Saturday, January 09, 2010

Winter in Cairo

I wish I'd had the camera with me this morning.

At least once a week we take a ten mile drive across the bridge over the Ohio River to buy gas and kerosene in the pretty little town of Wickliffe, Kentucky. Wickliffe overlooks the Mississippi River about two miles south of its confluence with the Ohio. Cairo sits right at that confluence, which gives us a bird's eye view of the very cool phenomenon that occurs when the waters of the two rivers meet.

Generally what you see is a distinct line where the brown water of the Mississippi runs smack-dab into the blue-green water of the Ohio before they combine and head for New Orleans. That dark green patch of town hugging the shoreline of the Ohio is Cairo. Pretty view, huh?

It's so pretty, in fact, that whatever else we happen to be talking about, it's become part of our driving-to-Kentucky ritual for one or the other of us to spontaneously declare our love for this place every single time we get to about the middle of the bridge, at the spot where the view is maximized. Either it's the water or the barges or the foliage (or the goofballs who somehow managed to drive their camo-clad trucks out into the river before it rose and left them stranded on a little island), but every trip in every season has had something about it that's made us stop in mid-conversation to congratulate each other on having the excellent sense and good fortune to be living here.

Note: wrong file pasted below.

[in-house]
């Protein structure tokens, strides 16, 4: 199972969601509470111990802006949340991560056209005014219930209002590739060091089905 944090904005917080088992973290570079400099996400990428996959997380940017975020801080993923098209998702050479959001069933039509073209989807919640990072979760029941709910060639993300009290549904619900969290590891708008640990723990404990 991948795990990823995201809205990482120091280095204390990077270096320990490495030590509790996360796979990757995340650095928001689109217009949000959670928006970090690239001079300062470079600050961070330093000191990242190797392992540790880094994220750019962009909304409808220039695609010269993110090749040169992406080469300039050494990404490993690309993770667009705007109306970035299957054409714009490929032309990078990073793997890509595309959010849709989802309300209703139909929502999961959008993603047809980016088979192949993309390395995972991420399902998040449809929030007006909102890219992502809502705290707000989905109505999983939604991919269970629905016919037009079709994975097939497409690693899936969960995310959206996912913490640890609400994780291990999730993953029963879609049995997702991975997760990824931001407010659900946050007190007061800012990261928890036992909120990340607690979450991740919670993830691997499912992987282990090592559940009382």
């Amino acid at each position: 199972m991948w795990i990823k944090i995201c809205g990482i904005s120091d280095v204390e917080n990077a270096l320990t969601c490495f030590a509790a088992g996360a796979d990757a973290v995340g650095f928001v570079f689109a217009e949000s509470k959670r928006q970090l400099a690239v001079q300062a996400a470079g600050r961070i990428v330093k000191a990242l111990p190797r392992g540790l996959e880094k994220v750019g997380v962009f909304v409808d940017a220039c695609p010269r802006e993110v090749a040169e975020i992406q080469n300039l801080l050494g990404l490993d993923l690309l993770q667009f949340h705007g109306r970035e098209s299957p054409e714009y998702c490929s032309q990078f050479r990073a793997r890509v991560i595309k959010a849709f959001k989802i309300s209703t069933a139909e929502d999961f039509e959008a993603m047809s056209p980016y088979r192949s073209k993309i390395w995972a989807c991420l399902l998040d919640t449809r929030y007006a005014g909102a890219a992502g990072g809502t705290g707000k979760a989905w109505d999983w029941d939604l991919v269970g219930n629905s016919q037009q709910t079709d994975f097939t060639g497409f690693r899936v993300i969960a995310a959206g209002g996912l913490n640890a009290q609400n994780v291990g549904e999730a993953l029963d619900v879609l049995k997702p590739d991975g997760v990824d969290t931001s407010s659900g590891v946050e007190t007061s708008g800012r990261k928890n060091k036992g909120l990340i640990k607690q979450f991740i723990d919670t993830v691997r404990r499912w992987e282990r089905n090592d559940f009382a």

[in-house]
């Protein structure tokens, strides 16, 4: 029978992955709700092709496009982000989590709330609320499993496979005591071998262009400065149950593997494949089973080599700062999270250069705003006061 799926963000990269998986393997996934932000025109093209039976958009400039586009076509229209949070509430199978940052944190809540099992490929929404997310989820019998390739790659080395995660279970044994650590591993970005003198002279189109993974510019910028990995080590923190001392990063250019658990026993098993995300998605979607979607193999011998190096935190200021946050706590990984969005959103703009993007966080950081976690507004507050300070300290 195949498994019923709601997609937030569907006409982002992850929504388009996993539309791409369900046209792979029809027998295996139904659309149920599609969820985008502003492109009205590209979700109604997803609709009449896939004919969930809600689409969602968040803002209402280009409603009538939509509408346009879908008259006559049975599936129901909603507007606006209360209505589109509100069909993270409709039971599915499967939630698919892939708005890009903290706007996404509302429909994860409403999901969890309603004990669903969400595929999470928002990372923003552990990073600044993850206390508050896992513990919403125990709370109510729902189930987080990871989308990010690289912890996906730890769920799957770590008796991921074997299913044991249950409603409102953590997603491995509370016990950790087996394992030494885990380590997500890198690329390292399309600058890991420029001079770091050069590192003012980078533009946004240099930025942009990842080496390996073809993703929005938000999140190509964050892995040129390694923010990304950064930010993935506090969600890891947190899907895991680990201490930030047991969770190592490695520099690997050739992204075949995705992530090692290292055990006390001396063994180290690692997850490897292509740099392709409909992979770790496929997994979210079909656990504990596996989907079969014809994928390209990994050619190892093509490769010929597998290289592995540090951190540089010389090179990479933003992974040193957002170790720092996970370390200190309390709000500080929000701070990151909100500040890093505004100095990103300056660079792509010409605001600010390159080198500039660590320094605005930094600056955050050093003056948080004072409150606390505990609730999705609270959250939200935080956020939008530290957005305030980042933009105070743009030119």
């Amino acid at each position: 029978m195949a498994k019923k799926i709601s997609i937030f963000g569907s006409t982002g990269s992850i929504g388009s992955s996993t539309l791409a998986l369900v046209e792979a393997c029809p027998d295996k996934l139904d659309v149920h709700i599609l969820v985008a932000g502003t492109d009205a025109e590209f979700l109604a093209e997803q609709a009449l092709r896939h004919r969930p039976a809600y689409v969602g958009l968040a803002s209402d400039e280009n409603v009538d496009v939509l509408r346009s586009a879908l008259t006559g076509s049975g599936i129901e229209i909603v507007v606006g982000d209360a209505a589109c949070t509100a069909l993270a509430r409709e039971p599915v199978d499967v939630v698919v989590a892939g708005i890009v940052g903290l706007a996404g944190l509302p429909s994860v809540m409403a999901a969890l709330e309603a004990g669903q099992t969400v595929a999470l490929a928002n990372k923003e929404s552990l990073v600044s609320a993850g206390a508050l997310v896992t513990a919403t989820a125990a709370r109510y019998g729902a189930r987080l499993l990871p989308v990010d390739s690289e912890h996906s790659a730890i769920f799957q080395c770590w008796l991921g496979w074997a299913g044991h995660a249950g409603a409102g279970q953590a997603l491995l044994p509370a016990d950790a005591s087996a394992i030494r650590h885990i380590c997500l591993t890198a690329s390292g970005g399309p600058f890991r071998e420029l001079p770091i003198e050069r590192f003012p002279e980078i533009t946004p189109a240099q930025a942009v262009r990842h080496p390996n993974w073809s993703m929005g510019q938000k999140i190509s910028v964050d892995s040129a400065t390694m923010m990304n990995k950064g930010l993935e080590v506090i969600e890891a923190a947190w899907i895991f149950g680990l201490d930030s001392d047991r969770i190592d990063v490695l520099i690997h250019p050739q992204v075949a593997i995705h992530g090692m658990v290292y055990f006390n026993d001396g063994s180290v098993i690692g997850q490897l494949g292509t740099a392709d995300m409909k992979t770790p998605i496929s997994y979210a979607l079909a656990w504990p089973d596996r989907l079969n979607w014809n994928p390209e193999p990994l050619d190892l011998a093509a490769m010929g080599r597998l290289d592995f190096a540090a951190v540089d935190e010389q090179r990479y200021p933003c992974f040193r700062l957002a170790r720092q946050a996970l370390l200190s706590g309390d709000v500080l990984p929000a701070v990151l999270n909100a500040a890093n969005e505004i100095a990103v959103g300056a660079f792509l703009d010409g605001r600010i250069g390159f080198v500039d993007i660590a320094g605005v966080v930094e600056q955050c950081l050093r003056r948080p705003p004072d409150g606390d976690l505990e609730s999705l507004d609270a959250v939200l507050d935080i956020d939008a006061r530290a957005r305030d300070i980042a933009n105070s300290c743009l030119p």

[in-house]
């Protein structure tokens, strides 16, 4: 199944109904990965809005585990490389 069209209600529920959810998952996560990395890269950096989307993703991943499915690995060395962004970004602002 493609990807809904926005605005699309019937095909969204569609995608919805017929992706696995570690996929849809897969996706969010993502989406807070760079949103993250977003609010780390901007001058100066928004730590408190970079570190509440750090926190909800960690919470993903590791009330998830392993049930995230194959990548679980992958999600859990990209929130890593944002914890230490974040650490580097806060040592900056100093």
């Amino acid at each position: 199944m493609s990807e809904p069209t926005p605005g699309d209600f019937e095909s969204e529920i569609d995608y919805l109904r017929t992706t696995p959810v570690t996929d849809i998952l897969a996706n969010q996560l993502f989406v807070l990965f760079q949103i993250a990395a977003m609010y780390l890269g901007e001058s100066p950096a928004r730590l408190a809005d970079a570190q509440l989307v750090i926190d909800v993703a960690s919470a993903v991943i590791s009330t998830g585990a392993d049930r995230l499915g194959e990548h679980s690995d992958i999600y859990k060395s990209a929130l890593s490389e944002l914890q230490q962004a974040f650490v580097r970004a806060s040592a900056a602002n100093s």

Of all the seasons, winter in Southern Illinois is not generally the prettiest. We're too far south to get big drifty winter wonderlands of snow, so we mostly get dead trees (which have their own sort of stark beauty), but we did get some snow this week and the sub-zero temperatures have kept most of it on the ground. So imagine this scene covered in snow, and imagine the Mississippi River looking like a big white frozen slushie being poured into the clear blue Ohio River. Now imagine intrepid little pilot boats mightily pushing their strings of barges up river through the ice. That was our view this morning.

I think I'll try to get down to Fort Defiance tomorrow (that point of land poking out into the exact spot where the rivers meet in the photo) and climb the tower to get a picture.

1 comment:

Anonymous said...

I'd be interested in seeing photos when you take them. Honestly, the area seems a tad desolate. But it's lovely you're pleased. And, after all, home is where the proverbial is.